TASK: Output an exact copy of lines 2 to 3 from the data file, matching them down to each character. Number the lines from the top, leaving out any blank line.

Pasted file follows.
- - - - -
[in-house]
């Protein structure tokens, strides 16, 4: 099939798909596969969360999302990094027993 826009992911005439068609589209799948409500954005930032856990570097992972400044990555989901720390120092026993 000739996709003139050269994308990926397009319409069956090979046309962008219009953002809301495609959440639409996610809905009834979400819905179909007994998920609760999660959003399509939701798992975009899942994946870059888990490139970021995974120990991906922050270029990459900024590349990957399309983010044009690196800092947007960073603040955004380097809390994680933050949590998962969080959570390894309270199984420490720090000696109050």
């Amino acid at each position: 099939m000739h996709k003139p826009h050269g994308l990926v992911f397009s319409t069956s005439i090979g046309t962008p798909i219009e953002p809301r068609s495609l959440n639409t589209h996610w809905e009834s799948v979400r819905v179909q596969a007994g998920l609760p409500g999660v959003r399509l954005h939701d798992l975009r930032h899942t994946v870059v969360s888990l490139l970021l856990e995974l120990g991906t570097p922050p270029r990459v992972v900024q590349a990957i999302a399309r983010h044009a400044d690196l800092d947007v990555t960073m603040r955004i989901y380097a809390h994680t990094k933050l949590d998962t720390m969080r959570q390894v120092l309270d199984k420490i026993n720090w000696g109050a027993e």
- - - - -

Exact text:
């Protein structure tokens, strides 16, 4: 099939798909596969969360999302990094027993 826009992911005439068609589209799948409500954005930032856990570097992972400044990555989901720390120092026993 000739996709003139050269994308990926397009319409069956090979046309962008219009953002809301495609959440639409996610809905009834979400819905179909007994998920609760999660959003399509939701798992975009899942994946870059888990490139970021995974120990991906922050270029990459900024590349990957399309983010044009690196800092947007960073603040955004380097809390994680933050949590998962969080959570390894309270199984420490720090000696109050």
């Amino acid at each position: 099939m000739h996709k003139p826009h050269g994308l990926v992911f397009s319409t069956s005439i090979g046309t962008p798909i219009e953002p809301r068609s495609l959440n639409t589209h996610w809905e009834s799948v979400r819905v179909q596969a007994g998920l609760p409500g999660v959003r399509l954005h939701d798992l975009r930032h899942t994946v870059v969360s888990l490139l970021l856990e995974l120990g991906t570097p922050p270029r990459v992972v900024q590349a990957i999302a399309r983010h044009a400044d690196l800092d947007v990555t960073m603040r955004i989901y380097a809390h994680t990094k933050l949590d998962t720390m969080r959570q390894v120092l309270d199984k420490i026993n720090w000696g109050a027993e």